U.S. stocks sank Tuesday amid political turmoil in Italy that sent the euro tumbling and ongoing difficult trade talks with China. Bank stocks led the decline.
The Dow Jones industrial average fell 391.64 points — or 1.58 percent — to finish at 24,361.45 amid losses in Goldman Sachs, Boeing, and J.P. Morgan Chase. At its lows, the index lost more than 500 points, or 2 percent.
Tuesday's losses marked the third straight trading session of negative numbers for the Dow and S&P 500, both of which suffered their worst day on a percentage basis since April 24.
Stocks extended their losses throughout the day as European exchanges closed and the euro fell further against the dollar.
Concerns about a global credit blight and anemic interest rates appeared to weigh on U.S. financial stocks Tuesday, sending shares of the nation's largest banks tumbling. Goldman Sachs, J.P. Morgan, Citigroup, Morgan Stanley and Bank of America all lost more than 3 percent.
The Financial Select Sector SPDR (XLF) exchange-traded fund fell 3.34 percent, below its 200-day moving average.
Banking investors could be nervous that a decline in global credit could lead to collateral damage to holders of international bonds, though widespread strengthening in global government debt Tuesday also dampened the banking outlook.
"The more recent bout of political turmoil spanning across a number of member countries coupled with a clear loss of economic momentum in the region has investors questioning the sustainability of the recovery and the future of the bloc," Lindsey Piegza, chief economist at Stifel Nicolaus, wrote in an email to CNBC.
The Cboe Volatility Index (VIX) — a measure of market anxiety — rose to highs above 18. U.S. stock markets were closed Monday for Memorial Day.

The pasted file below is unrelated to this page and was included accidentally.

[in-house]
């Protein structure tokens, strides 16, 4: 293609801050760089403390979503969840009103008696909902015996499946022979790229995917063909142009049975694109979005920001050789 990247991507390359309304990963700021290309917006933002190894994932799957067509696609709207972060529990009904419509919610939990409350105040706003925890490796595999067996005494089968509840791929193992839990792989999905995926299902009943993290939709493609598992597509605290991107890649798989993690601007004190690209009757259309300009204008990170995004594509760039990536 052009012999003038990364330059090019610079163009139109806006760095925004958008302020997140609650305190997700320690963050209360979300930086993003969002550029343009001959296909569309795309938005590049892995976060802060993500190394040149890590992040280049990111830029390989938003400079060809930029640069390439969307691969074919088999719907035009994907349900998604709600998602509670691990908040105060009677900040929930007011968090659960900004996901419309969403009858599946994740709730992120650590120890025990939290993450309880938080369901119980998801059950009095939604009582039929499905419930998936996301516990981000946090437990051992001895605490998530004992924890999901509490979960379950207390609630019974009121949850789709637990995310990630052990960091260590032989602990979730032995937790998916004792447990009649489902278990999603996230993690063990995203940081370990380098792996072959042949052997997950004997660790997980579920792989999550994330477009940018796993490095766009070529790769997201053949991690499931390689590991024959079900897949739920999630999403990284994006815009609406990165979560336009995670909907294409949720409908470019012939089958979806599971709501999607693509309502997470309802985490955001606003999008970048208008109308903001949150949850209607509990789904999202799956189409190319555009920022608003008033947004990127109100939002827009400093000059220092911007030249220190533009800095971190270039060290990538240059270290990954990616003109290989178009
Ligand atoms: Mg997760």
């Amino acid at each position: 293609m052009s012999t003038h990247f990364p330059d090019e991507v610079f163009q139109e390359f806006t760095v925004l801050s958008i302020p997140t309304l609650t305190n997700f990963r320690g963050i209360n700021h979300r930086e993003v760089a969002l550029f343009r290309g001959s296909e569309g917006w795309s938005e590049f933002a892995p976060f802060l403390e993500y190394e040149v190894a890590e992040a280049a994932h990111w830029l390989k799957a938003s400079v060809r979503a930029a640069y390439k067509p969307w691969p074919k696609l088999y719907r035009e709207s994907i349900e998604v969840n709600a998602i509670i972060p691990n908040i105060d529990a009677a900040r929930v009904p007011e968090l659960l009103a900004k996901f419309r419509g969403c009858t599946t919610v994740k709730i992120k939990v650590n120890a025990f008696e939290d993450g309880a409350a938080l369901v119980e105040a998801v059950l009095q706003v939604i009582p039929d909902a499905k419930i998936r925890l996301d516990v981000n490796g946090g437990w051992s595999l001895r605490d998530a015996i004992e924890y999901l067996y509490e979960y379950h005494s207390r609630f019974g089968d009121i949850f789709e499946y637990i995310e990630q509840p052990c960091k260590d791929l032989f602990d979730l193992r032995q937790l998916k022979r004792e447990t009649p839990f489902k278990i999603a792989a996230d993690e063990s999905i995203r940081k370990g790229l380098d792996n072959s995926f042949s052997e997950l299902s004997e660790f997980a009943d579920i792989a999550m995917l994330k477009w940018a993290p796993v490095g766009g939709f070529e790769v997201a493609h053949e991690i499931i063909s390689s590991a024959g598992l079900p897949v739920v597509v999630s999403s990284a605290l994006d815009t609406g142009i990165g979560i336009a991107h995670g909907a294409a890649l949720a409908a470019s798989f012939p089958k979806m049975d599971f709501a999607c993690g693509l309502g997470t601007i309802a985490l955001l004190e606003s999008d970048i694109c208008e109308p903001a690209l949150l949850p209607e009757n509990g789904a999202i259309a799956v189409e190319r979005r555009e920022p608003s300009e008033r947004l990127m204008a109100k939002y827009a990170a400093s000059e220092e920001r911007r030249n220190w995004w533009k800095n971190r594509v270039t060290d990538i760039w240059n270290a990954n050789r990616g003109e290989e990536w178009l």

The risk-off attitude fueled demand for safer asset classes, including U.S. Treasurys. The rate on the U.S. 10-year note fell to 2.77 percent Tuesday, down from highs above 3.1 percent in recent weeks.
The Stoxx Europe 600 fell 1.4 percent, weighed down by a 2.6 percent drop in Italy's FTSE MIB and a 2.5 percent decline in Spain's IBEX 35. In Asia, stocks finished the session in the red, as the euro zone's political turmoil depressed markets worldwide.
The euro fell below $1.16 — its lowest level this year against the greenback — as Italian debt rates continued to rise. The Dollar Index, which pits the greenback against a basket of currencies, was up 0.68 percent Tuesday at 94.83.
Exacerbating banking sector woes was J.P. Morgan Co-president Daniel Pinto, who revealed Tuesday that trading revenue in the second quarter will probably be flat from a year ago.
"Overall, markets revenue as we see it today will be flat year on year," Co-president Daniel Pinto said Tuesday during a conference in New York. "The core activities will be up let's say mid single digits. Then we have a series of one-offs that overall take that back down to flat."
Morgan Stanley, meanwhile, clinched its worst day since June 2016, down 5.75 percent. The slide in the company's stock occurred after an executive cited more challenging business conditions in the second quarter for its wealth management division.
Over the weekend, Italy's president appointed former International Monetary Fund official Carlo Cottarelli as interim prime minister to form a new cabinet and restore political order within the country.
The euro zone's third-largest economy has been struggling to establish a stable government since inconclusive elections in March, with anti-establishment forces abandoning their effort to form a ruling coalition over the weekend.